In 1681, Boone Hall Plantation began its long history in the Lowcountry. From the Boone family through the McRaes, the plantationís residents, black and white, all left a significant imprint upon the land as the plantation survived two wars and became the longest running brickyard in the area. As a center of tourism, Boone Hall embodies the romance of the South while providing the resources necessary to understand the network of lives that has inhabited the plantation for over 300 years. The plantation is tightly linked with the community and draws upon that relationship in its many educational programs. Numerous festivals are celebrated at the plantation, including the Strawberry Festival and Happy Jackís Pumpkin Patch, and many seek the unique landscape for their social gatherings. Through these relationships and events, Boone Hall will endure well into the future.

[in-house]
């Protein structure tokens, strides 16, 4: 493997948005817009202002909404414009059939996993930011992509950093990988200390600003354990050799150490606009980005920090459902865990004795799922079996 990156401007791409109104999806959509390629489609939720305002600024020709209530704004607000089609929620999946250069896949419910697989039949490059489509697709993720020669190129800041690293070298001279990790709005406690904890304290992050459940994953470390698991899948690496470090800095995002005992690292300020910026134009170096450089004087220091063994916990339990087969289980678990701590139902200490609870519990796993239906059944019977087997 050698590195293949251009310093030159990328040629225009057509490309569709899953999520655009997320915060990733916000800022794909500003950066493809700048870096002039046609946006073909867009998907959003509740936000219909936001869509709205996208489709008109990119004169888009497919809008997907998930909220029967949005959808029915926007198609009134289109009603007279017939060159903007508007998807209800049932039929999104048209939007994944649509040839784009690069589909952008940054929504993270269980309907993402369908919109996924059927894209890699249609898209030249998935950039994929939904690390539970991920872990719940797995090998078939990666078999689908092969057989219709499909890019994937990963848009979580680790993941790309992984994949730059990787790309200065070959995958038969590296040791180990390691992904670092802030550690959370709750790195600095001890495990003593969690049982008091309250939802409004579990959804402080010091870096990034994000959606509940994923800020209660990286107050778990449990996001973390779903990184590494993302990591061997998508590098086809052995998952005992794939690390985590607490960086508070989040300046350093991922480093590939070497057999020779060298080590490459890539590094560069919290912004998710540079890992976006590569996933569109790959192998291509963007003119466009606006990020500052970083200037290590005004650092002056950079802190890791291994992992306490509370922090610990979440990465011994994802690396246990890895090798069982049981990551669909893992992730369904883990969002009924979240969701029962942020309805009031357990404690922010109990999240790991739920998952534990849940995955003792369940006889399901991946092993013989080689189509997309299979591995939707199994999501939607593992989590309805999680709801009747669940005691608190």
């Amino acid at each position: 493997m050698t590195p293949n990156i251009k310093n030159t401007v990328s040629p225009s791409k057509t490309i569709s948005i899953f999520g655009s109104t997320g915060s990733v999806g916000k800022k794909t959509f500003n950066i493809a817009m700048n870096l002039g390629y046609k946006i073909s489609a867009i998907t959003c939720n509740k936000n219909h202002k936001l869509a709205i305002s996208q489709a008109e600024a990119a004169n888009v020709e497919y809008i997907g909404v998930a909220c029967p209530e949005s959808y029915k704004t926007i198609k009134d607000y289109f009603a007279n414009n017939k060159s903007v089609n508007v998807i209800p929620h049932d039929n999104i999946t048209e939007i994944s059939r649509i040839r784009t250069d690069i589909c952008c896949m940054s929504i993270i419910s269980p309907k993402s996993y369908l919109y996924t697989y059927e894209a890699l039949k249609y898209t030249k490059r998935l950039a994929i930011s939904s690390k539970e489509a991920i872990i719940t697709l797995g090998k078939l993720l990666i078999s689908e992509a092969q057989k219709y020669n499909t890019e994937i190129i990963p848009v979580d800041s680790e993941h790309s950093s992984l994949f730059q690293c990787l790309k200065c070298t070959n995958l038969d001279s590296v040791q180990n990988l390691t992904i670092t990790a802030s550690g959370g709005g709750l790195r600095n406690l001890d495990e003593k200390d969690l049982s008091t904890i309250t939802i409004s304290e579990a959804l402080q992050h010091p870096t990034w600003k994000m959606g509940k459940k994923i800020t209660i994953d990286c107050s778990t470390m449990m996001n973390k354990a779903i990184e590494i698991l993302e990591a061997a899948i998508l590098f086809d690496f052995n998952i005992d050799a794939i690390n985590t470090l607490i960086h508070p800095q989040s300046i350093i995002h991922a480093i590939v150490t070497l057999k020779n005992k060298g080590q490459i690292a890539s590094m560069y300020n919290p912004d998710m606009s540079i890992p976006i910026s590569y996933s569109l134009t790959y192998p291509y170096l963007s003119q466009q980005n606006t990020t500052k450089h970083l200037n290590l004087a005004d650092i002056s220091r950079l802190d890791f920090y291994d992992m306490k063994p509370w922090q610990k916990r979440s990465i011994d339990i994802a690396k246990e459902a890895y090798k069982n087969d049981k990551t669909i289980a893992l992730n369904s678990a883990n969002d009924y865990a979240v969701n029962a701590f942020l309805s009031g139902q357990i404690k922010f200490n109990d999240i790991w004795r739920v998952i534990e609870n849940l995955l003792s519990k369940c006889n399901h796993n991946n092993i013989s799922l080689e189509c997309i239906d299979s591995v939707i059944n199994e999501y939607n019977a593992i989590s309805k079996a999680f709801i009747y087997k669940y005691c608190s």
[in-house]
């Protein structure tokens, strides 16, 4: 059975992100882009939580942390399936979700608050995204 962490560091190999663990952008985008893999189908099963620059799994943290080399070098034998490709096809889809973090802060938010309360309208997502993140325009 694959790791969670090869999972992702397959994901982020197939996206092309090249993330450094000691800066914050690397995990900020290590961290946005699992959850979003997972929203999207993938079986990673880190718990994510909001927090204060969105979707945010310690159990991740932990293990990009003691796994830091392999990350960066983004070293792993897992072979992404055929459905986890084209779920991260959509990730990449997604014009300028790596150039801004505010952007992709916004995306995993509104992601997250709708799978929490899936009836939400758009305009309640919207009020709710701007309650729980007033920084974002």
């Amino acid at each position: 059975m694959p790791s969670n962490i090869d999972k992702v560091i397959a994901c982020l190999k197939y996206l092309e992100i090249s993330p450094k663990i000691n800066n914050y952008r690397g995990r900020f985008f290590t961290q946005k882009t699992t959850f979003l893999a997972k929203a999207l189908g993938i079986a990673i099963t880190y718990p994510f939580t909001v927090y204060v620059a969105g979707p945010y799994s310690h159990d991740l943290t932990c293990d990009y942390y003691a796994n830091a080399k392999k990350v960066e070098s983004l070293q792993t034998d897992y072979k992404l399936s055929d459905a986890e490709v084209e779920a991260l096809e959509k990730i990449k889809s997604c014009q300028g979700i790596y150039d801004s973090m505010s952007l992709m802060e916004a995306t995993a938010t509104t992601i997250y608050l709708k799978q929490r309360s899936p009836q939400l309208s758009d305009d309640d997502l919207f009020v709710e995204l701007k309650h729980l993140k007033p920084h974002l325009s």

Author Bio: Author Michelle Adams has been a Lowcountry resident for 12 years. While attending the College of Charleston, she learned about Boone Hallís history and charm as a tour guide at the plantation. As a graduate student, she focused her historical research on Boone Hall, helping to unlock some of its past and discovering that many photographs existed that could be used to tell its story. She has worked with several nonprofits over the years and currently works at the South Carolina Aquarium.
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